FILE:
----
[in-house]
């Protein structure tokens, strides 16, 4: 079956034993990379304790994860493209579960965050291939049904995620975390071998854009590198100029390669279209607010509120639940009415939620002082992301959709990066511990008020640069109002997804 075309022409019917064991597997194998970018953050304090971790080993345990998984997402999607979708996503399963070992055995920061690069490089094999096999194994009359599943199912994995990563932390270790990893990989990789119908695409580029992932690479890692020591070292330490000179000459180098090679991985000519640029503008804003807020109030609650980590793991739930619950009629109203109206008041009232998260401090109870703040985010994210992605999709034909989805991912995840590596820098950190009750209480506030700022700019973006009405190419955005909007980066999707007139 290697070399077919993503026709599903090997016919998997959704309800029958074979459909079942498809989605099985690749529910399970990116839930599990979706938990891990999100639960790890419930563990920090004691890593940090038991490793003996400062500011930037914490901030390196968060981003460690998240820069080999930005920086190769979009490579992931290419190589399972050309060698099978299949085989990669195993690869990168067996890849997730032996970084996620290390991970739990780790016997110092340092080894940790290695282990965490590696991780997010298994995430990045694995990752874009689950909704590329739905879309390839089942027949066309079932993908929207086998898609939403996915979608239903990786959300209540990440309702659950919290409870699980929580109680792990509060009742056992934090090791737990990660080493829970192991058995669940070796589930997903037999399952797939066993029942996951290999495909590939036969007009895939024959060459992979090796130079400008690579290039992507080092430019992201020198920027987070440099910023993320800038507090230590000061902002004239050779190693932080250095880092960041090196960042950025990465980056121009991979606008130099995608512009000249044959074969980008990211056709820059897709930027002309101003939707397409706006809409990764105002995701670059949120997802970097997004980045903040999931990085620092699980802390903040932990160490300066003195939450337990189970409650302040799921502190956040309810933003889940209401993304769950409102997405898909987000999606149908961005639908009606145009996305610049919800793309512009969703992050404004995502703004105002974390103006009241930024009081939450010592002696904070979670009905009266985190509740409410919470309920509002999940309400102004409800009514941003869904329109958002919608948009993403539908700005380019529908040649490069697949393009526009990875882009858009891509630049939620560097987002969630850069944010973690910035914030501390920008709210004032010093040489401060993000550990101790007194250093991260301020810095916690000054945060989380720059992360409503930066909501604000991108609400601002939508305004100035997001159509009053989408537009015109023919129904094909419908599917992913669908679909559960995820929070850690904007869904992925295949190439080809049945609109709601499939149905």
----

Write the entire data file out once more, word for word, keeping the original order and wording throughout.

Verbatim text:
[in-house]
């Protein structure tokens, strides 16, 4: 079956034993990379304790994860493209579960965050291939049904995620975390071998854009590198100029390669279209607010509120639940009415939620002082992301959709990066511990008020640069109002997804 075309022409019917064991597997194998970018953050304090971790080993345990998984997402999607979708996503399963070992055995920061690069490089094999096999194994009359599943199912994995990563932390270790990893990989990789119908695409580029992932690479890692020591070292330490000179000459180098090679991985000519640029503008804003807020109030609650980590793991739930619950009629109203109206008041009232998260401090109870703040985010994210992605999709034909989805991912995840590596820098950190009750209480506030700022700019973006009405190419955005909007980066999707007139 290697070399077919993503026709599903090997016919998997959704309800029958074979459909079942498809989605099985690749529910399970990116839930599990979706938990891990999100639960790890419930563990920090004691890593940090038991490793003996400062500011930037914490901030390196968060981003460690998240820069080999930005920086190769979009490579992931290419190589399972050309060698099978299949085989990669195993690869990168067996890849997730032996970084996620290390991970739990780790016997110092340092080894940790290695282990965490590696991780997010298994995430990045694995990752874009689950909704590329739905879309390839089942027949066309079932993908929207086998898609939403996915979608239903990786959300209540990440309702659950919290409870699980929580109680792990509060009742056992934090090791737990990660080493829970192991058995669940070796589930997903037999399952797939066993029942996951290999495909590939036969007009895939024959060459992979090796130079400008690579290039992507080092430019992201020198920027987070440099910023993320800038507090230590000061902002004239050779190693932080250095880092960041090196960042950025990465980056121009991979606008130099995608512009000249044959074969980008990211056709820059897709930027002309101003939707397409706006809409990764105002995701670059949120997802970097997004980045903040999931990085620092699980802390903040932990160490300066003195939450337990189970409650302040799921502190956040309810933003889940209401993304769950409102997405898909987000999606149908961005639908009606145009996305610049919800793309512009969703992050404004995502703004105002974390103006009241930024009081939450010592002696904070979670009905009266985190509740409410919470309920509002999940309400102004409800009514941003869904329109958002919608948009993403539908700005380019529908040649490069697949393009526009990875882009858009891509630049939620560097987002969630850069944010973690910035914030501390920008709210004032010093040489401060993000550990101790007194250093991260301020810095916690000054945060989380720059992360409503930066909501604000991108609400601002939508305004100035997001159509009053989408537009015109023919129904094909419908599917992913669908679909559960995820929070850690904007869904992925295949190439080809049945609109709601499939149905």